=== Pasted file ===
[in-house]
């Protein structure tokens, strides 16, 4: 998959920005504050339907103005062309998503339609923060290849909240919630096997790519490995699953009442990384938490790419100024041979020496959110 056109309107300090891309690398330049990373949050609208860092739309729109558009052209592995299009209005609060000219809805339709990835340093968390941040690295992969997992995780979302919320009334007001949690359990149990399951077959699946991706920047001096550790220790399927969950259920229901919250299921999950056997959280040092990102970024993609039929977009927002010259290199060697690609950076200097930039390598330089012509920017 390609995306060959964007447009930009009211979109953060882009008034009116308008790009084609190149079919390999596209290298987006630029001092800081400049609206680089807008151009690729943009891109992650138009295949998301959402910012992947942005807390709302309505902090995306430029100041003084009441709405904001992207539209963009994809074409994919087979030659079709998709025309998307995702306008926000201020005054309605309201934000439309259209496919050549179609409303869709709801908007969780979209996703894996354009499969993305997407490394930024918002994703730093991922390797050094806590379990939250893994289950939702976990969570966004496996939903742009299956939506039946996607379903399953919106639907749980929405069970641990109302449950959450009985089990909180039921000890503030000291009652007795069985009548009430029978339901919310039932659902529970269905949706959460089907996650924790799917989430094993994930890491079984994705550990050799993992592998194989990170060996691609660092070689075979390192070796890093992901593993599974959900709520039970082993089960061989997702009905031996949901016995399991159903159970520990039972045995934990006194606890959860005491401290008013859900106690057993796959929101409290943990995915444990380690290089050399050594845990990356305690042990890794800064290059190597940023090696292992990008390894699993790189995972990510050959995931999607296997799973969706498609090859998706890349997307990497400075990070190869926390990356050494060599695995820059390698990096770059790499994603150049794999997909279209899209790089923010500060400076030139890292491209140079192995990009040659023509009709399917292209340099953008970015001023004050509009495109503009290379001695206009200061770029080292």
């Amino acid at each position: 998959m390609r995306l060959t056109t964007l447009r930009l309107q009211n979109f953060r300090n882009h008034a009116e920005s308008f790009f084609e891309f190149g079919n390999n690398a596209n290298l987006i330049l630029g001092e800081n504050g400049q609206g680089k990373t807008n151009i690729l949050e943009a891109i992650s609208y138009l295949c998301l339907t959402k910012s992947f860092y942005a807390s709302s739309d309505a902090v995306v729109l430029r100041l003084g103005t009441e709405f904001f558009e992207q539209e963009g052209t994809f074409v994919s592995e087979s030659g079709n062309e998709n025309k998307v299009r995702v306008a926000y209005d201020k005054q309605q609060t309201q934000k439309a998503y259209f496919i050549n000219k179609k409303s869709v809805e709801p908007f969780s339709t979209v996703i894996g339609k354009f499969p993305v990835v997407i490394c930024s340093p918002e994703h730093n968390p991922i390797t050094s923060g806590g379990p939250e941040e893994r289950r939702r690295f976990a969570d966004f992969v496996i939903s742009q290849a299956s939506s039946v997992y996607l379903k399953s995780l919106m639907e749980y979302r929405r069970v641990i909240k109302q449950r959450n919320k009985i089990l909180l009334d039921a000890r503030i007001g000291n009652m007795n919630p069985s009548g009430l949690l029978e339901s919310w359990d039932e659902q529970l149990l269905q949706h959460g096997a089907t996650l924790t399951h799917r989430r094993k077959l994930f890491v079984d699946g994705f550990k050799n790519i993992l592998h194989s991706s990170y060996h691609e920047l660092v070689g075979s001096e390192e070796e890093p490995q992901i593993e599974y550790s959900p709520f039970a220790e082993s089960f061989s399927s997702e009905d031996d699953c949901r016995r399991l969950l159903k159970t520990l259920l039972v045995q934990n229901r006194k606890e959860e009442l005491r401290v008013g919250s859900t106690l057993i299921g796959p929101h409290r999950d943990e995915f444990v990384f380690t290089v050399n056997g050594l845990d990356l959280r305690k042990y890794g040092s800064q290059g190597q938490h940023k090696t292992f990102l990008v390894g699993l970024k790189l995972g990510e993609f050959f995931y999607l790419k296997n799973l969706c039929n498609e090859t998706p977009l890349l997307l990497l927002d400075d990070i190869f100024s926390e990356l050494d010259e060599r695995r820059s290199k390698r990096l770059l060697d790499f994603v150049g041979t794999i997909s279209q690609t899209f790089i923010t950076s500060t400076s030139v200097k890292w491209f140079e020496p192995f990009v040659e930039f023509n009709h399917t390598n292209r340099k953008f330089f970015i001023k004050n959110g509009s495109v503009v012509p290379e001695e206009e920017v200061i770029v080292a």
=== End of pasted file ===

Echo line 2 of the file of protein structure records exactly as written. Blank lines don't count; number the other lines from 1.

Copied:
């Protein structure tokens, strides 16, 4: 998959920005504050339907103005062309998503339609923060290849909240919630096997790519490995699953009442990384938490790419100024041979020496959110 056109309107300090891309690398330049990373949050609208860092739309729109558009052209592995299009209005609060000219809805339709990835340093968390941040690295992969997992995780979302919320009334007001949690359990149990399951077959699946991706920047001096550790220790399927969950259920229901919250299921999950056997959280040092990102970024993609039929977009927002010259290199060697690609950076200097930039390598330089012509920017 390609995306060959964007447009930009009211979109953060882009008034009116308008790009084609190149079919390999596209290298987006630029001092800081400049609206680089807008151009690729943009891109992650138009295949998301959402910012992947942005807390709302309505902090995306430029100041003084009441709405904001992207539209963009994809074409994919087979030659079709998709025309998307995702306008926000201020005054309605309201934000439309259209496919050549179609409303869709709801908007969780979209996703894996354009499969993305997407490394930024918002994703730093991922390797050094806590379990939250893994289950939702976990969570966004496996939903742009299956939506039946996607379903399953919106639907749980929405069970641990109302449950959450009985089990909180039921000890503030000291009652007795069985009548009430029978339901919310039932659902529970269905949706959460089907996650924790799917989430094993994930890491079984994705550990050799993992592998194989990170060996691609660092070689075979390192070796890093992901593993599974959900709520039970082993089960061989997702009905031996949901016995399991159903159970520990039972045995934990006194606890959860005491401290008013859900106690057993796959929101409290943990995915444990380690290089050399050594845990990356305690042990890794800064290059190597940023090696292992990008390894699993790189995972990510050959995931999607296997799973969706498609090859998706890349997307990497400075990070190869926390990356050494060599695995820059390698990096770059790499994603150049794999997909279209899209790089923010500060400076030139890292491209140079192995990009040659023509009709399917292209340099953008970015001023004050509009495109503009290379001695206009200061770029080292």